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Employers Cautioned to Examine Retirement Plan Service Provider Compensation

    Client Alerts
  • August 02, 2013

The U.S. Department of Labor recently advised Principal Life Insurance Company, a 401(k) service provider, that revenue sharing payments it receives from mutual fund companies do not constitute plan assets, which must be handled in accordance with ERISA's strict fiduciary standards. In addition, the ruling, designated as Advisory Opinion No. 2013-03A, served notice on employers that they, in accordance with their ERISA fiduciary duties, must review revenue sharing payments made to their retirement plan service providers to ensure that the amounts paid are reasonable. This obligation typically requires the retention of knowledgeable professionals to determine whether the compensation, including mutual fund revenue sharing fees, paid to the provider are reasonable.
Principal deposits the revenue sharing payments in its general assets but also keeps track of the amounts received with respect to each plan through bookkeeping entries. Principal has no agreements with plan sponsors requiring it to segregate any portion of the revenue sharing for the benefit of any plan or stating that revenue sharing payments will be set aside for the benefit or a plan or for payment of plan expenses. In accordance with agreements or direction from a plan fiduciary, Principal debits each bookkeeping account to reflect its payments of plan expenses, such as for services of accountants, consultants, actuaries or attorneys to the plan. Alternatively, Principal may agree to deposit an amount equal to the revenue sharing into a plan account, either periodically or on specified dates. Through these records, Principal can determine the net revenues it receives for providing services to each plan.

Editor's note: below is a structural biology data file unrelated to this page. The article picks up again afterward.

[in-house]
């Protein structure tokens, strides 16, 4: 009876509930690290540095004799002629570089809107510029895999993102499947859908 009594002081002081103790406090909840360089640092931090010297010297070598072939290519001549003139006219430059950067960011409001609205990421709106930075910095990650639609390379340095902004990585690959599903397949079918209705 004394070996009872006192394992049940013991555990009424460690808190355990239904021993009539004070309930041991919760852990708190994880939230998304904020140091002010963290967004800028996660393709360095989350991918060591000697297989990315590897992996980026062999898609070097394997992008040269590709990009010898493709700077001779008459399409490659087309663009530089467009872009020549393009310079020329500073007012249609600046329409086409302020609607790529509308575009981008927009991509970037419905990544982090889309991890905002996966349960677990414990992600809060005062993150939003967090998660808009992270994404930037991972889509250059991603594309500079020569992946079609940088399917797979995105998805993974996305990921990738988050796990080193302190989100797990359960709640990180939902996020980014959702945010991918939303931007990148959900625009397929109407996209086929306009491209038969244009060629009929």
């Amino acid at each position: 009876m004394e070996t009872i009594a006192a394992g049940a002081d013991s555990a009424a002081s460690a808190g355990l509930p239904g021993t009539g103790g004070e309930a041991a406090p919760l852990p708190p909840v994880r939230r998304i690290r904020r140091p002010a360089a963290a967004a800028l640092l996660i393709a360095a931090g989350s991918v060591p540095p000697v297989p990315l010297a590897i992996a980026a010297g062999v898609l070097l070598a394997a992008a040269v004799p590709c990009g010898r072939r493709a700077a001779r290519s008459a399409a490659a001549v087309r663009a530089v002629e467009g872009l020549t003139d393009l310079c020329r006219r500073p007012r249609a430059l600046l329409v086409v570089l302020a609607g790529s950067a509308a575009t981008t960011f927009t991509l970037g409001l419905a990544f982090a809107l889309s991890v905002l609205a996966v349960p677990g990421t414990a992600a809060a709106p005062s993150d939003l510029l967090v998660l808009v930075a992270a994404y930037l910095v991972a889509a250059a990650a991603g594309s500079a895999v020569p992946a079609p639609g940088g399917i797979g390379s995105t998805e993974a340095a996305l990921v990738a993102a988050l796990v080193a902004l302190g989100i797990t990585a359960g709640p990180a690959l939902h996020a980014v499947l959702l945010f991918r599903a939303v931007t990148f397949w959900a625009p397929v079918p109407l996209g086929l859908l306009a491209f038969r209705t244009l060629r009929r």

The DOL stated that the definition of what constitutes plan assets depends on ordinary notions of property rights. Given that no agreement, understanding or action suggested that Principal was restricted in how it spent the revenue sharing funds, there was no evidence that merely keeping track of the funds and the plan payments through a bookkeeping account made the revenue sharing funds assets of a plan before they were actually paid to the plan. If, on the other hand, a plan had a contractual right to receive these amounts or to have them applied to plan expenses, they would be plan assets.
The DOL stated that, regardless of whether the revenue sharing payments are plan assets, the arrangements between Principal and the plans whereby Principal receives revenue sharing funds are subject to ERISA's fiduciary rules. Because Principal is a party-in-interest with respect to the plans to which it provides service, plan sponsors, in their role as fiduciaries, must evaluate whether the compensation paid to Principal, both directly and indirectly, is no more than reasonable and otherwise satisfies the requirements for an exemption from a prohibited transaction for a service contract with a party-in-interest. Further, prior to entering into an agreement with Principal or any service provider, plan sponsors must understand the formula, methodologies and assumptions used by the service provider in paying plan expenses out of revenue sharing funds, must periodically monitor the service provider's actions, and must take into account their ability to oversee the service provider before entering into a contract with it.